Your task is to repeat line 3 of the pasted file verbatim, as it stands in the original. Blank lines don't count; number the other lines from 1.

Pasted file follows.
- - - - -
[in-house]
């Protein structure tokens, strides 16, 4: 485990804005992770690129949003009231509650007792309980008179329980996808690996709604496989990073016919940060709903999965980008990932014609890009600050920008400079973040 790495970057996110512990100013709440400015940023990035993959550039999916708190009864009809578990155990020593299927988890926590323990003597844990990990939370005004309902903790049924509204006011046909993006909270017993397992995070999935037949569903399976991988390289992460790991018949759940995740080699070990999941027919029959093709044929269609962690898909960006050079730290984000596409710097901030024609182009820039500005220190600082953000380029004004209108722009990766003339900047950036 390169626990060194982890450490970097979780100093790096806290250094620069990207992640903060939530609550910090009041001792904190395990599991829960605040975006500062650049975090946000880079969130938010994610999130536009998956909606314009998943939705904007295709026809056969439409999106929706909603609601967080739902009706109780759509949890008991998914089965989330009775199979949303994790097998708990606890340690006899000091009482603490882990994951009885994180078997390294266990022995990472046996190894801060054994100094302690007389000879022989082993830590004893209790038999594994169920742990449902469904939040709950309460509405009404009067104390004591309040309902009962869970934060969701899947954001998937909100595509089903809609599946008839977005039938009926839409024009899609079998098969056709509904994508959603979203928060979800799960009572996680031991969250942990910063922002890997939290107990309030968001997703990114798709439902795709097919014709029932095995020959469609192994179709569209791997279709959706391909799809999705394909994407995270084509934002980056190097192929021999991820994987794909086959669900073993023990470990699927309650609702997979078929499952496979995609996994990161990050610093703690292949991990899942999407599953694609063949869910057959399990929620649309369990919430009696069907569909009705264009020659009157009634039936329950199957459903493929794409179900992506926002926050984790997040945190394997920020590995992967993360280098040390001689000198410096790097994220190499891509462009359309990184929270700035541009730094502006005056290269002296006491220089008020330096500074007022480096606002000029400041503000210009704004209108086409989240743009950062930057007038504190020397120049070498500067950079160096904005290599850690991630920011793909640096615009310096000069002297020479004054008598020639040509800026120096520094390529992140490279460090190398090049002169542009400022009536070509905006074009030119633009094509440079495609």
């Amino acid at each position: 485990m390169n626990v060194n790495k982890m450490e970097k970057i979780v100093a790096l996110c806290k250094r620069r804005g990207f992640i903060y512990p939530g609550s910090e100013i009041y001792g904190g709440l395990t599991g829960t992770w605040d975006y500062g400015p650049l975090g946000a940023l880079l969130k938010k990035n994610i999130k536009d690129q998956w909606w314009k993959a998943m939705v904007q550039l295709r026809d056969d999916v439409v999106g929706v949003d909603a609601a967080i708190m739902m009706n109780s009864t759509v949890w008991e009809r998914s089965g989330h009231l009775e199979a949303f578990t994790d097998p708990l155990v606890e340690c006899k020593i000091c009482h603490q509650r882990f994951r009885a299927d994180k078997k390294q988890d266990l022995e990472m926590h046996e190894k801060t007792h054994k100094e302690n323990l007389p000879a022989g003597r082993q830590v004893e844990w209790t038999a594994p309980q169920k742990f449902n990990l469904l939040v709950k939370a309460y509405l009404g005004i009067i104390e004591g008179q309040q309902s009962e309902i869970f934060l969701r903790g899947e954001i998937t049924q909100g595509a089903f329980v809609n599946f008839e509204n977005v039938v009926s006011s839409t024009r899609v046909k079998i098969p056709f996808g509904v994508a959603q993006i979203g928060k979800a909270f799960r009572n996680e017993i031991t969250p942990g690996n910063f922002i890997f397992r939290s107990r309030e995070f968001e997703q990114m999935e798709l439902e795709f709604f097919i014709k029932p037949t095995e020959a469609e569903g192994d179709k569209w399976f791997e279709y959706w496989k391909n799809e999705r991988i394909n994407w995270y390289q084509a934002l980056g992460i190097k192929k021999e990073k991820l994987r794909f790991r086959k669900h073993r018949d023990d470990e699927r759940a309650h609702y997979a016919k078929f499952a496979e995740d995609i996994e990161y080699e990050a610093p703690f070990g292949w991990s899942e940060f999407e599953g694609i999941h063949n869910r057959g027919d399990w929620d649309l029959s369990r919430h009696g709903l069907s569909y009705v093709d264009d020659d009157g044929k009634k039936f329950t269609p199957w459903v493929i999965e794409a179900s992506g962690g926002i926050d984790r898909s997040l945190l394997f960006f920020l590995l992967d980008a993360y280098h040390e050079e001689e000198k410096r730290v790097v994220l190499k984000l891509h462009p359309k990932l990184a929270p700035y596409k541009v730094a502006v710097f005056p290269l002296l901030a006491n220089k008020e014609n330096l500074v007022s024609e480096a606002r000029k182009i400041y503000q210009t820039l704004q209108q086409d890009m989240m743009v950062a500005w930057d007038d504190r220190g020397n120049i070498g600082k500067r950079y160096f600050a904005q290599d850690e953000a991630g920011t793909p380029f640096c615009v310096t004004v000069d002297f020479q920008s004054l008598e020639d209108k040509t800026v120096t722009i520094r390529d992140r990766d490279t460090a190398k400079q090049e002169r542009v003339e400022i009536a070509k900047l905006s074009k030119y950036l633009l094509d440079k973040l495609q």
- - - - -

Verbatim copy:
């Amino acid at each position: 485990m390169n626990v060194n790495k982890m450490e970097k970057i979780v100093a790096l996110c806290k250094r620069r804005g990207f992640i903060y512990p939530g609550s910090e100013i009041y001792g904190g709440l395990t599991g829960t992770w605040d975006y500062g400015p650049l975090g946000a940023l880079l969130k938010k990035n994610i999130k536009d690129q998956w909606w314009k993959a998943m939705v904007q550039l295709r026809d056969d999916v439409v999106g929706v949003d909603a609601a967080i708190m739902m009706n109780s009864t759509v949890w008991e009809r998914s089965g989330h009231l009775e199979a949303f578990t994790d097998p708990l155990v606890e340690c006899k020593i000091c009482h603490q509650r882990f994951r009885a299927d994180k078997k390294q988890d266990l022995e990472m926590h046996e190894k801060t007792h054994k100094e302690n323990l007389p000879a022989g003597r082993q830590v004893e844990w209790t038999a594994p309980q169920k742990f449902n990990l469904l939040v709950k939370a309460y509405l009404g005004i009067i104390e004591g008179q309040q309902s009962e309902i869970f934060l969701r903790g899947e954001i998937t049924q909100g595509a089903f329980v809609n599946f008839e509204n977005v039938v009926s006011s839409t024009r899609v046909k079998i098969p056709f996808g509904v994508a959603q993006i979203g928060k979800a909270f799960r009572n996680e017993i031991t969250p942990g690996n910063f922002i890997f397992r939290s107990r309030e995070f968001e997703q990114m999935e798709l439902e795709f709604f097919i014709k029932p037949t095995e020959a469609e569903g192994d179709k569209w399976f791997e279709y959706w496989k391909n799809e999705r991988i394909n994407w995270y390289q084509a934002l980056g992460i190097k192929k021999e990073k991820l994987r794909f790991r086959k669900h073993r018949d023990d470990e699927r759940a309650h609702y997979a016919k078929f499952a496979e995740d995609i996994e990161y080699e990050a610093p703690f070990g292949w991990s899942e940060f999407e599953g694609i999941h063949n869910r057959g027919d399990w929620d649309l029959s369990r919430h009696g709903l069907s569909y009705v093709d264009d020659d009157g044929k009634k039936f329950t269609p199957w459903v493929i999965e794409a179900s992506g962690g926002i926050d984790r898909s997040l945190l394997f960006f920020l590995l992967d980008a993360y280098h040390e050079e001689e000198k410096r730290v790097v994220l190499k984000l891509h462009p359309k990932l990184a929270p700035y596409k541009v730094a502006v710097f005056p290269l002296l901030a006491n220089k008020e014609n330096l500074v007022s024609e480096a606002r000029k182009i400041y503000q210009t820039l704004q209108q086409d890009m989240m743009v950062a500005w930057d007038d504190r220190g020397n120049i070498g600082k500067r950079y160096f600050a904005q290599d850690e953000a991630g920011t793909p380029f640096c615009v310096t004004v000069d002297f020479q920008s004054l008598e020639d209108k040509t800026v120096t722009i520094r390529d992140r990766d490279t460090a190398k400079q090049e002169r542009v003339e400022i009536a070509k900047l905006s074009k030119y950036l633009l094509d440079k973040l495609q």